Commentaries

The social cost of runaway bank pay

August 18, 2009

If only the economy were bouncing back as fast as banking compensation.

Even as the first anniversary of the collapse of Lehman Brothers draws near, bankers and traders are now grabbing a larger share of their institutions’ net revenue than they did during the boom years. The leading U.S. banks are on track so far this year to pay their employees $156 billion — more than in sunny 2006.

from Margaret Doyle:

COLUMN –Investors return to hedge funds: Margaret Doyle

July 10, 2009

Margaret Doyle is a Reuters columnist. The opinions expressed are her own

By Margaret Doyle

LONDON, July 10 (Reuters) – If fear and greed are the motivating forces in financial markets, then greed appears to be in the lead again. Hedge funds had a torrid 2008 - losing money, barring withdrawals, displaying abysmal due diligence and even shutting down – despite the industry’s promise of “absolute return”. However, figures released by Eurekahedge show that investors are returning to the industry.
There are plenty of reasons to stay away. There is an old joke that a hedge fund is a remuneration scheme masquerading as an asset class. One of the few things that the industry has in common, across a multiplicity of investment strategies and styles, is its proclivity for hefty fees.
The industry has always defended “two and twenty”– 2 percent management fee and 20 percent of the annual return above a certain threshold – on the grounds that supe rsmart hedgies would outperform their rivals at dull long-only fund managers. Moreover, because the industry focused on “alpha” – the industry jargon for returns that are uncorrelated to market returns (“beta”) – the idea was that hedge funds would deliver “absolute” (rather than relative) returns. They might not beat, or even meet, market returns in the good years, but they would not lose it in the bad years.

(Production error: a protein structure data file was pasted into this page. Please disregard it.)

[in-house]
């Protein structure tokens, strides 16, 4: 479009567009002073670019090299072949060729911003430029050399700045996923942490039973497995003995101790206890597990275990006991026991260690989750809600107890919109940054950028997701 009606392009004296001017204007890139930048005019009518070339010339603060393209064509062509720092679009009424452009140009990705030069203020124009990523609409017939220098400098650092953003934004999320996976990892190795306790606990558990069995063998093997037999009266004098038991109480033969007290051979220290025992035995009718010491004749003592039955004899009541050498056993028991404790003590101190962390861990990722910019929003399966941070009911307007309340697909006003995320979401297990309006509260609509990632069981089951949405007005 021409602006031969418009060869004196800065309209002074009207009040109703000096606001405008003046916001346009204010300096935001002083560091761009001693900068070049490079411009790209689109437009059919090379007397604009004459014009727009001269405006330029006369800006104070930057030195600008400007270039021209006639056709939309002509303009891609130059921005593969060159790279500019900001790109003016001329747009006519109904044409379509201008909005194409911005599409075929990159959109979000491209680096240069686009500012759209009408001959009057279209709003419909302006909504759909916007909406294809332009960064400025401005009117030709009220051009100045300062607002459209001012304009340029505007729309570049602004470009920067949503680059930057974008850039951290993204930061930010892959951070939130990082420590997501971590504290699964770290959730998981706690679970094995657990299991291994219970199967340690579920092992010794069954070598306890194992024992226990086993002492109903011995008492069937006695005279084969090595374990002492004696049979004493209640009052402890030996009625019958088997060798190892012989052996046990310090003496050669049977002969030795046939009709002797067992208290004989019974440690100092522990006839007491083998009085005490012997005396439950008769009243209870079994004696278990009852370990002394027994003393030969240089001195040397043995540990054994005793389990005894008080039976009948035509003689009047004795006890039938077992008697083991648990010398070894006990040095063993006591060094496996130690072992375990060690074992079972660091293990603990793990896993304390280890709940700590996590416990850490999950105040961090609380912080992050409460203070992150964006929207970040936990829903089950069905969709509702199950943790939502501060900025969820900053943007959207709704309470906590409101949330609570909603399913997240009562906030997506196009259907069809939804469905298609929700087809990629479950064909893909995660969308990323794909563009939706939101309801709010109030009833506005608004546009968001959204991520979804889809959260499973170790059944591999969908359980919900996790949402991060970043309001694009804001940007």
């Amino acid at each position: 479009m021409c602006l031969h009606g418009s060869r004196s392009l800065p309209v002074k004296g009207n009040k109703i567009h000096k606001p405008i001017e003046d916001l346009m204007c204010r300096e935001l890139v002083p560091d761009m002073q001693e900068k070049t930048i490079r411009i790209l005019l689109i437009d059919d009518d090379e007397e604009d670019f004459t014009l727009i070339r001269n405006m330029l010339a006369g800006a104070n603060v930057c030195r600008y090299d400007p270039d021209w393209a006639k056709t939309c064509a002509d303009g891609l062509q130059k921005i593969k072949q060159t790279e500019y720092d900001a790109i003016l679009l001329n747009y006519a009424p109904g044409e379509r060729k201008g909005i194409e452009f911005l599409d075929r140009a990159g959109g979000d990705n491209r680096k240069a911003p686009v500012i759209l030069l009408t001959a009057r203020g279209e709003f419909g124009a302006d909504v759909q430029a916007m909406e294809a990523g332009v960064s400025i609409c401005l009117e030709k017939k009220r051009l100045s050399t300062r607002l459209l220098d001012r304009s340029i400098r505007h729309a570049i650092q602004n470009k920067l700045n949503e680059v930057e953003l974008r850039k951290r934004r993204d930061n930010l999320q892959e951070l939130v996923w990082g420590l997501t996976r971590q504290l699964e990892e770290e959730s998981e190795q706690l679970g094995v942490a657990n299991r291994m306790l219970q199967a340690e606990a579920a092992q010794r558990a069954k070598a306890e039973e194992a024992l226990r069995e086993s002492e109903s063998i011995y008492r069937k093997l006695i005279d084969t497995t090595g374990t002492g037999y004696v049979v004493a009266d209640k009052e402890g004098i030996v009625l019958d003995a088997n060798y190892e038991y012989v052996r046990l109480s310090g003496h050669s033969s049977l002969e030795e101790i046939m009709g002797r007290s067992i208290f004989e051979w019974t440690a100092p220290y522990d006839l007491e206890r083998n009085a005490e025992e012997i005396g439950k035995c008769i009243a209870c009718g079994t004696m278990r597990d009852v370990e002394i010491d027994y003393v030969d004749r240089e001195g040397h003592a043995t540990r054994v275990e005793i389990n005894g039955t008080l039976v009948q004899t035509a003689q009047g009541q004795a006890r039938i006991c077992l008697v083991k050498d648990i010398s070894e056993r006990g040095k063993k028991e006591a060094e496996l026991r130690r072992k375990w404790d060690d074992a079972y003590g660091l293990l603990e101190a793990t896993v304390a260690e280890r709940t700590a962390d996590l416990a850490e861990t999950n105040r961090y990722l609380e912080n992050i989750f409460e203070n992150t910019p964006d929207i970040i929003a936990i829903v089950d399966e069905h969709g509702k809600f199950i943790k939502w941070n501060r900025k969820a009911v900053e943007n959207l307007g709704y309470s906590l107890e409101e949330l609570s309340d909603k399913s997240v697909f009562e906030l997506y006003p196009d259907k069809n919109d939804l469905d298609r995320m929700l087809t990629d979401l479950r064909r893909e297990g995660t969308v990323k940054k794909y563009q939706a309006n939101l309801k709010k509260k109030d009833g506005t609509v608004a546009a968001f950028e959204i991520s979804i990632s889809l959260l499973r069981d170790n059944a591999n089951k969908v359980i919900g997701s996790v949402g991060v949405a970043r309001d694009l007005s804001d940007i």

2008 put paid to that theory. Moreover investors discovered that many of the previous excess returns were derived from excess leverage rather than super smarts. Worse, when investors tried to redeem their depleted capital, many funds invoked the small print to gate their funds.
The coup de grace was (or ought to have been) the revelation that several of those who invested with the fraudster, Bernie Madoff, were funds of hedge funds which had been charging a further layer of fees, supposedly to do due diligence.
In some ways, the investing environment is getting worse: regulators around the world are bearing down on the industry in a way they never did before and credit has dried up.
This tale of woe ought, at the very least, prompt those re-investing in hedge funds to demand better terms. Some distressed hedge funds have already refunded or reduced fees. In addition to smaller fees, investors ought to be clearer on when and on what terms they can get their money out.
Unfortunately, the signs are that healthy hedge funds are making few or no concessions on fees. For example, Man Group, Britain’s biggest listed hedge fund, reported that its gross margin on private investors remained “robust” in the year to the end of march, slipping slightly to 4.33 percent, and remains strong. Yet retail inflows exceeded outflows in the quarter to the end of June.
With investors’ memories this short, perhaps it should not surprise us that fund managers hold fast to their fees.